What Is The Past Tense Of Dig?
The past tense of dig is “dug.” While many verbs form their past tense by adding “-ed” (e.g., talk –> talked, walk –> walked), irregular verbs like “dig” have unique past tense forms that do not follow this pattern.
The past participle of dig is also dug. You just need to change the vowel -i into -u. Below are other verb forms of dig:
|Base Form/Infinitive Form (V1)||dig|
|Present Form/3rd Person/Singular Form||digs|
|Past Simple Tense (V2)||dug|
|Past Participle Form (V3)||dug|
How To Pronounce “Dig” And “Dug” Correctly?
The word “dig” is pronounced as /dɪɡ/. It has a short “i” sound, similar to the word “sit” or “big,” followed by a hard “g” sound.
The word “dug” is pronounced as /dʌɡ/. It has a short “u” sound, similar to the word “cup” or “hut.”
To better understand the pronunciation of other verb forms, the following phonetic representations may help:
|British English language||American English language|
How to pronounce dig and dug naturally and correctly as native speakers? Check out the below videos:
What Are The Definitions Of Dig? How To Use Dug?
The past tense of dig refers to an action or event that occurred in the past. The verb “dig” has the following meanings:
- To create a hole in the ground or move soil from one place to another using your hands, a tool, or a machine.
Example 1: Yesterday, we dug a hole in the backyard to plant a new tree.
Example 2: Last week, the construction workers dug a trench to lay the foundation for the building.
- Remove something from the ground using a tool.
Example 1: I dug up a rusty old coin while gardening last night.
Example 2: In 1998, archaeologists dug up ancient artifacts from the excavation site.
- To explore or search for something to find an object within it.
Example 1: Yesterday, he dug through his drawer to find his missing keys.
Example 2: I dug through my bag this morning to locate my misplaced wallet.
- (Old-fashioned slang word) To approve of or like something very much.
Example 1: My friend digs the new song that was released.
Example 2: Last night, we all dug the comedy show. It had us laughing the whole time. (See the past tense of laugh here)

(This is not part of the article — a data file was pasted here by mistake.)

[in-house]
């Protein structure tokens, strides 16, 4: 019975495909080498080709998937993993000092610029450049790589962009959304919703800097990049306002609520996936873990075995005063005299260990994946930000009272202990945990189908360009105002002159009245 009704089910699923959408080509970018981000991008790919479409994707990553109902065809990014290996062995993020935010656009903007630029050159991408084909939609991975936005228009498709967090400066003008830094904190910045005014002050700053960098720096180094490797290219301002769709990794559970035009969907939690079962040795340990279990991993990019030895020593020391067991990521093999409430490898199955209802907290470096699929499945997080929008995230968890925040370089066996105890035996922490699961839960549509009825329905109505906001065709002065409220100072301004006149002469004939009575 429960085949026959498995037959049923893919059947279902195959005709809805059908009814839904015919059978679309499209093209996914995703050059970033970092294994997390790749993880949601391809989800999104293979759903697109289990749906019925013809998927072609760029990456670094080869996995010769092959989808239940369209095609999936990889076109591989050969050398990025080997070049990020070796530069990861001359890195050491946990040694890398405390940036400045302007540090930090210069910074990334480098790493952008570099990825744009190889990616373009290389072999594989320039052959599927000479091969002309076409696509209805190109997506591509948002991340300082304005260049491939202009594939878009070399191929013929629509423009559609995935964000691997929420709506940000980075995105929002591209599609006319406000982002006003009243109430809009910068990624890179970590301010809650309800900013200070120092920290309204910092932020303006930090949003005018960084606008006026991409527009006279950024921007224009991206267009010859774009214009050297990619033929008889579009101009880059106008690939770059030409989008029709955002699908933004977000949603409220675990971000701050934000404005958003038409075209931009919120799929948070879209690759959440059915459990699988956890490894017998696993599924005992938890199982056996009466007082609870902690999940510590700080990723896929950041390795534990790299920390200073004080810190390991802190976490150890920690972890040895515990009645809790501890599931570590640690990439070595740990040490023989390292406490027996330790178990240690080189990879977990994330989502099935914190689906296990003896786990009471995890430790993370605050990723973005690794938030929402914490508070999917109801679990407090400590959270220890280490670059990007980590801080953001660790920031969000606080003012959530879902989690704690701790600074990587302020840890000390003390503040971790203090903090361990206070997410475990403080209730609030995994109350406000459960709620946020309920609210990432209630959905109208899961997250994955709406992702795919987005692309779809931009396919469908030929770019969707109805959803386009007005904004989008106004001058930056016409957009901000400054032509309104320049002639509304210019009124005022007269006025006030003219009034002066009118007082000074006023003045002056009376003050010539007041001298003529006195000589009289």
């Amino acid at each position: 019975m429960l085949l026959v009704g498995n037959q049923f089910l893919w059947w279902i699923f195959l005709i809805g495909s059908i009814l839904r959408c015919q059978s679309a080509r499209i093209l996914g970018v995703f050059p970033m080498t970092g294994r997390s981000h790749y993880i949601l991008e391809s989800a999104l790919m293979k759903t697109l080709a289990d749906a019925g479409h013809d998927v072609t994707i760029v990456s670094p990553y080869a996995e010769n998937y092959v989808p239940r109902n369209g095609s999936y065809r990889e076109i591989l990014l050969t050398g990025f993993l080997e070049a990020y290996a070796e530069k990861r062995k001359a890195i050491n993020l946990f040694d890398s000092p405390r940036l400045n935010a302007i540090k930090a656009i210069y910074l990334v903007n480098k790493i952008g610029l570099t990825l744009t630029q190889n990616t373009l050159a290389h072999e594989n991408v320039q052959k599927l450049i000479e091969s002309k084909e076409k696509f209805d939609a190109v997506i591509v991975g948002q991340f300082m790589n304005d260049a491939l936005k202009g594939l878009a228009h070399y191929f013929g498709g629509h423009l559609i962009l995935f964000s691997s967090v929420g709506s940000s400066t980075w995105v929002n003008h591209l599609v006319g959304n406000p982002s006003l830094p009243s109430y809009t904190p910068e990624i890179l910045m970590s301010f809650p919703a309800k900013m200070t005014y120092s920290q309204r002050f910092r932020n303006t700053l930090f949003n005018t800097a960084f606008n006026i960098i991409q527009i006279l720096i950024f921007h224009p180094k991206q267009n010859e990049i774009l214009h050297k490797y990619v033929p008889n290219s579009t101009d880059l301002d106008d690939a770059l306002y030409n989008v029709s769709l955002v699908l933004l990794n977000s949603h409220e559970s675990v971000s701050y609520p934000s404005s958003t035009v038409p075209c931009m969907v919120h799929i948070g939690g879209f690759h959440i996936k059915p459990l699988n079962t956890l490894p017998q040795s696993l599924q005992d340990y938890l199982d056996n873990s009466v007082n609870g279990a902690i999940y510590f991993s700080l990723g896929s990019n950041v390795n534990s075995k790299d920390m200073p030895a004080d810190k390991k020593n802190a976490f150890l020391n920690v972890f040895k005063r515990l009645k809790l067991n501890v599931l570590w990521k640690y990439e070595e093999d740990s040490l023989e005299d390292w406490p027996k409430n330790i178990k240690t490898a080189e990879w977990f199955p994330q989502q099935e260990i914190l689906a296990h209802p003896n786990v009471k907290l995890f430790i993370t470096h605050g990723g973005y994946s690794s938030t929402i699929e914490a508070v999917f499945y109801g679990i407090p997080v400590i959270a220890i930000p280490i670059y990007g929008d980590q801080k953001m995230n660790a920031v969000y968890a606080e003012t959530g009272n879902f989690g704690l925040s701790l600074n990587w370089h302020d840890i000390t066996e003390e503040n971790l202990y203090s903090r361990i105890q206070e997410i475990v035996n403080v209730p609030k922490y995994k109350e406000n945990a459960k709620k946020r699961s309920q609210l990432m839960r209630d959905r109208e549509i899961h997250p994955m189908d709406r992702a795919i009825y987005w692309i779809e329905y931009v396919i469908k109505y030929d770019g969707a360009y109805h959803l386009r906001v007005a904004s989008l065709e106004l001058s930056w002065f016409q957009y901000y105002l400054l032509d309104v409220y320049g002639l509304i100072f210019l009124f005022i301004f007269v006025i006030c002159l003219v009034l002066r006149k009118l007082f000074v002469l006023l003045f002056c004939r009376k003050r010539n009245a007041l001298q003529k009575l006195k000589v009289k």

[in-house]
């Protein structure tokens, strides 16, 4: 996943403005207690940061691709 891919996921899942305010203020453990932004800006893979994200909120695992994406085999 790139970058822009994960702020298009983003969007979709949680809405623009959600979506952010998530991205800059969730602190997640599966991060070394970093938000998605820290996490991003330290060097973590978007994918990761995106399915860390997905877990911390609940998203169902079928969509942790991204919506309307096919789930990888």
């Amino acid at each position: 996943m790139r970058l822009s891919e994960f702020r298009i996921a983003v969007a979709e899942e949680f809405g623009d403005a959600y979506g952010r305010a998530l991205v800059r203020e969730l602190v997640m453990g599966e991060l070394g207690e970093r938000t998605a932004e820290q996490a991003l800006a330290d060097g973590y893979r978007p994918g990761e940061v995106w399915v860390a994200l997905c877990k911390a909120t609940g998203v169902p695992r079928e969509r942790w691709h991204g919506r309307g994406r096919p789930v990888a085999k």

Is “Dig” A Noun?
According to the Oxford Learner’s Dictionary, “dig” is also a noun with 3 main meanings:
- A gentle poke or push with one’s finger or elbow.
Example: She gave him a playful dig in the ribs to get his attention.
- A comment or statement made with the purpose of irritating or upsetting someone.
Example: He continuously made subtle and provocative digs at her during the argument.
- A planned event where a group of individuals excavates the ground to uncover ancient structures or objects, aiming to gain insights into their historical significance.
Example: The archaeology team organized a dig at the ancient ruins to uncover artifacts from a lost civilization.
What Are The 3 Most Common Idioms Of “Dig”?
- Dig the dirt/dig up dirt (on somebody): To search for or uncover damaging information about someone, often used against them.
Example: The journalist tried to dig up dirt on the celebrity by investigating their personal life and past relationships.
- Dig your heels/toes in: To firmly refuse to change one’s opinion or stance, even when facing opposition or pressure.
Example: Despite the criticism, she dug her heels in and stood by her decision to pursue a career in the arts.
- Dig in/into your pocket/savings: To spend or use up a significant amount of money or resources.
Example: We had to dig deep into our savings to afford the unexpected medical expenses.
What Do “Dig In” And “Dig Over” Mean?
- To tell someone that they can start eating.
Example: “The food is ready. Dig in, everyone!”
- To deal with a difficult situation.
Example: We have a challenging task ahead, but we need to dig in and work together to overcome it.
- (Dig in something/ Dig something in) To mix soil with another substance
Example: Before planting the flowers, make sure to dig in some organic matter to improve the soil quality
- To remove stones and other debris to prepare the soil
Example: I need to dig over the plot to remove any weeds and create a nutrient-rich bed for the plants.
His name is Benjamin Essek – The founder of Grammar Wiki. He is an English native speaker and has joined many English classes, learning communities to support other people with this common language as well.